According to the Torah's account, "the people of Israel had dwelt in Egypt for a period of four hundred and thirty years."  Lest the reader be taken aback by this unusually large number, the Torah repeats in the very next verse that "it thus came to pass at the conclusion of four hundred and thirty years, on this very day, that all of the legions of God left the land of Egypt."  How difficult it is for us to imagine a period of state-sponsored enslavement extending over so many generations, with children, grandchildren and great grandchildren born into a hopeless future of backbreaking drudgery, endless toil and premature death!  Surely no one can fail to appreciate the tragedy and injustice of that experience, for the Torah makes it abundantly clear that the enslavement in Egypt was characterized by suffering, anguish and distress.  The stated period of four hundred and thirty years, however, is difficult to corroborate, for elsewhere the Torah indicates that the period of enslavement could not possibly have extended for so long.  The commentaries strive to reconcile this number with the rest of the chronology that the Torah provides concerning this event, and we shall examine a number of their attempts.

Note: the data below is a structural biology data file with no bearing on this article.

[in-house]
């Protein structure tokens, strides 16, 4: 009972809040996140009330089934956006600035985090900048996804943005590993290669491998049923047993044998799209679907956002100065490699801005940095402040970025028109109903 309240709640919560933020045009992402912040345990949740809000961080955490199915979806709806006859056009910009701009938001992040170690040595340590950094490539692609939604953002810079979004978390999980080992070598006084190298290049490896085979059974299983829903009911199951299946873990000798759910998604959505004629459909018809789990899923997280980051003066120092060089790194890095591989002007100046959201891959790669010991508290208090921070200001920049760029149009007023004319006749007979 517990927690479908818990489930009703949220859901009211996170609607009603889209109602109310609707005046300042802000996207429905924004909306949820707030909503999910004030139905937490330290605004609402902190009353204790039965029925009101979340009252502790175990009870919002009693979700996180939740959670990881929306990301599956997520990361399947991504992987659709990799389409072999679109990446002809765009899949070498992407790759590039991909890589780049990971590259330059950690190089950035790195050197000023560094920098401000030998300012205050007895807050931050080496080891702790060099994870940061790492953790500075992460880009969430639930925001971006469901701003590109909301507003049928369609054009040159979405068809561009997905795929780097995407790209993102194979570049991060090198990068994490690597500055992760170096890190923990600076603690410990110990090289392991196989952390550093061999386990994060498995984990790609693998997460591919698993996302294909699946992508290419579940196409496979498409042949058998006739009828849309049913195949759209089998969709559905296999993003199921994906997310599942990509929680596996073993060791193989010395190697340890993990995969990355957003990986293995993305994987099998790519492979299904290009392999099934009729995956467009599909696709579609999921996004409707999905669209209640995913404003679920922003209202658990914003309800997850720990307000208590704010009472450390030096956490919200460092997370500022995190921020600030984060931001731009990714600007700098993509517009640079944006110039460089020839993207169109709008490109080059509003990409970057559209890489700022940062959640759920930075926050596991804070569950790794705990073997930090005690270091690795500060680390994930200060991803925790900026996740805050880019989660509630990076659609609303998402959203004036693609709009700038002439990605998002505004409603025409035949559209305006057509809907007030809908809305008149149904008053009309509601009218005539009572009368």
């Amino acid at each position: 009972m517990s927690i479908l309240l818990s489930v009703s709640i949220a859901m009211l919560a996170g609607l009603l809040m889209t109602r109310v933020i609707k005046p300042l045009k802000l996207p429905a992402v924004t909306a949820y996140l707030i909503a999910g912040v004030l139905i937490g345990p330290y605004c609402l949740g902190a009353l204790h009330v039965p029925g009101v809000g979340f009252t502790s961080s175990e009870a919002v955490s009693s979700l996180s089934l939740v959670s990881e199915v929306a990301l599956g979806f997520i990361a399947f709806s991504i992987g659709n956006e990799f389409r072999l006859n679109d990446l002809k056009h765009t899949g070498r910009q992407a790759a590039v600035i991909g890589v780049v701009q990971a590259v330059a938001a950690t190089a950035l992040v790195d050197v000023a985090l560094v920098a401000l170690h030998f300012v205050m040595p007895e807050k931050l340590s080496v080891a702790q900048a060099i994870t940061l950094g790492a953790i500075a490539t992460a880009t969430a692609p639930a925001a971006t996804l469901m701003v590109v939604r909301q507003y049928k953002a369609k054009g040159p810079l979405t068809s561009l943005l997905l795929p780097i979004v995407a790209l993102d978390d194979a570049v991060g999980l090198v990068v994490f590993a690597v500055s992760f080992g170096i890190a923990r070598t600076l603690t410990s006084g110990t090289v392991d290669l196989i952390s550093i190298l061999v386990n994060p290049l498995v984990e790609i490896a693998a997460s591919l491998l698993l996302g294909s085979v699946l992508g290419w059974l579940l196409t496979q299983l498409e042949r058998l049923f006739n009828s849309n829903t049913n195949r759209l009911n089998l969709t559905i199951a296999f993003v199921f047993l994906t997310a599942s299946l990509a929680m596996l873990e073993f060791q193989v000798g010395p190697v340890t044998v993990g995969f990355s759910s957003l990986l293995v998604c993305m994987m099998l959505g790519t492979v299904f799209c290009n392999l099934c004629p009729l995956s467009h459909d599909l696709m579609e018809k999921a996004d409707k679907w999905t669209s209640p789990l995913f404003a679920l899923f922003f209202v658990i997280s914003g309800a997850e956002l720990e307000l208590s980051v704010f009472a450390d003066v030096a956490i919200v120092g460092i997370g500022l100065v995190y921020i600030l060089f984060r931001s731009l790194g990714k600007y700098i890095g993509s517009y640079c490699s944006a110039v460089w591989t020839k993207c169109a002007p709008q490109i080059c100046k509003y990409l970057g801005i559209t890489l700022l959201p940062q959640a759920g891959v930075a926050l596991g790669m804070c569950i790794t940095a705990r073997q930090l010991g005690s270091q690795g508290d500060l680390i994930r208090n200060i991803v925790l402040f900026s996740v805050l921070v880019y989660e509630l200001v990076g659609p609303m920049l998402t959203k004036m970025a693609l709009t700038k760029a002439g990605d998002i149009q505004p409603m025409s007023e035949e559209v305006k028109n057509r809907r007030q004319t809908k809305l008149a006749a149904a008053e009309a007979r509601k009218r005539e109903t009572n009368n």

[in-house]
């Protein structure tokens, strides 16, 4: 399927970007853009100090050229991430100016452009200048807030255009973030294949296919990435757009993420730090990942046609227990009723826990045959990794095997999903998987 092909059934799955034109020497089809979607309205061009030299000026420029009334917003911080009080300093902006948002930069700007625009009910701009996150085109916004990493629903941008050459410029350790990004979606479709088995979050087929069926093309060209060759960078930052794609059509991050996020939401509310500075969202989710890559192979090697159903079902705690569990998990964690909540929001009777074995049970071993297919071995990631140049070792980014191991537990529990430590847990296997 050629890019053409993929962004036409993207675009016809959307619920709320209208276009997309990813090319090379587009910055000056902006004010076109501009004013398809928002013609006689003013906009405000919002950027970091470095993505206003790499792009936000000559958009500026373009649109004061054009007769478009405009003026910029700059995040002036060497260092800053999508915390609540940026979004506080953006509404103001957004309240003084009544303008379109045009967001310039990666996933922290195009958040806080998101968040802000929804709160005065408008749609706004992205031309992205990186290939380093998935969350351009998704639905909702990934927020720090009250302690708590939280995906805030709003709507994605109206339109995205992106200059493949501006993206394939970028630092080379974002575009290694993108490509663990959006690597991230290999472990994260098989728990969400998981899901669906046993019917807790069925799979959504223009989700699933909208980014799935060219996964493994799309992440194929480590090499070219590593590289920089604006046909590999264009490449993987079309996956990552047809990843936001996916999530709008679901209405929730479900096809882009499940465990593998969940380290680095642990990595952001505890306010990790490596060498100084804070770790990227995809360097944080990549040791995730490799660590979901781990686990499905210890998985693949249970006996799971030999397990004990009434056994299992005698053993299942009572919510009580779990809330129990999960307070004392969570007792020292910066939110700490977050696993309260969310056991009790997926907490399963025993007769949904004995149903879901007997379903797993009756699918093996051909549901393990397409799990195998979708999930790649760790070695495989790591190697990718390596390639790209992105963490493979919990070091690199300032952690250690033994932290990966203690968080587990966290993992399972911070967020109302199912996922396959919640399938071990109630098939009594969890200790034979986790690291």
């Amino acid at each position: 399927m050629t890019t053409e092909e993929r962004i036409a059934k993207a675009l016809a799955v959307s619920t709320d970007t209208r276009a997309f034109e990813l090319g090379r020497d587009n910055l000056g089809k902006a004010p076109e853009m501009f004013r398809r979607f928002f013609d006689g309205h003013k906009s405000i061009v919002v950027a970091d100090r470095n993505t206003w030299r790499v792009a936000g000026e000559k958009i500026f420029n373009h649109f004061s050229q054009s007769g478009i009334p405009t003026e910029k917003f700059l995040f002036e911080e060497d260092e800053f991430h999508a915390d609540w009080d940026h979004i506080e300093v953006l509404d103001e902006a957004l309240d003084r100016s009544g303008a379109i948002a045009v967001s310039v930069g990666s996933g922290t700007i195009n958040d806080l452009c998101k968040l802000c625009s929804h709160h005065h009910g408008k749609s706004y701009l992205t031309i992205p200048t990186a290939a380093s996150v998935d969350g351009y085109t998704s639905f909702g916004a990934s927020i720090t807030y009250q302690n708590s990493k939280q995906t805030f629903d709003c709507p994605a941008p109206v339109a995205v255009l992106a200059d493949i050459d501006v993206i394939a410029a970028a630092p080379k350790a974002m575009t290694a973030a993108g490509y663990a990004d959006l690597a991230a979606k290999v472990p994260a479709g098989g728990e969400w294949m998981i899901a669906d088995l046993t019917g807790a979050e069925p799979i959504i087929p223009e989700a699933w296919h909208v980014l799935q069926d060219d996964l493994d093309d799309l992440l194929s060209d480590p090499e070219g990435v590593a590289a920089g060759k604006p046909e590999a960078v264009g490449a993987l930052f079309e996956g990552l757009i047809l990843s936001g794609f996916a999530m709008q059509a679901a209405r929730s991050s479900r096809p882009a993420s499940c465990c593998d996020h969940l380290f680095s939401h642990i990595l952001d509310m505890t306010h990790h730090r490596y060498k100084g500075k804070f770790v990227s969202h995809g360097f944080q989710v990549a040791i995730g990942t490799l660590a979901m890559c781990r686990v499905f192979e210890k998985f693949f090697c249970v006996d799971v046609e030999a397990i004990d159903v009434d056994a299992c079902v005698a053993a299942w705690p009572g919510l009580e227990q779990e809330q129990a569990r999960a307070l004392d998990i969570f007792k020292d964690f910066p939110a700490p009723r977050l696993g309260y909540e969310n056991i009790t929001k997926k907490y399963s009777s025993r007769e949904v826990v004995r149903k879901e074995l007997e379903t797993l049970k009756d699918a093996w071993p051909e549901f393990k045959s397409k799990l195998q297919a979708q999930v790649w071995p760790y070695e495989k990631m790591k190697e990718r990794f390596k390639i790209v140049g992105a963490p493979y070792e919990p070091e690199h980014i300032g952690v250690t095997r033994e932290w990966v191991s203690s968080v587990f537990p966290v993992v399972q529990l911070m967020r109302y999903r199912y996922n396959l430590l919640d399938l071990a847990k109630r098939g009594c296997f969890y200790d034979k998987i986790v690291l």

Let us begin by demonstrating, as both Rashi and the Ibn Ezra did, that the sojourn in Egypt could not have lasted for much more than two centuries.  According to the list provided in Parashat Vayigash, towards the end of Sefer Bereishit, Yaakov's extended family of children and grandchildren that descended to Egypt at Yosef's invitation, numbered seventy males.  Counted among this group were Levi and his three sons Gershon, Kehat and Merari (Bereishit 46:11).  Kehat, of course, as the genealogy list in Parashat Vaera indicates, was the grandfather of Moshe: "These are the names of Levi's descendents according to their birth, Gershon, Kehat and Merari.  Levi lived for one hundred and thirty seven years…Kehat's sons were Amram, Yitzhar, Chevron and Uziel, and Amram lived for one hundred and thirty three years…Amram took Yocheved his aunt as his wife, and she bore him Aharon and Moshe.  Kehat lived for one hundred and thirty seven years" (Shemot 6:16-20).  The passage concludes by noting that "Moshe was eighty years old, and Aharon was eighty three years old, when they commenced speaking to Pharaoh" (Shemot 7:7).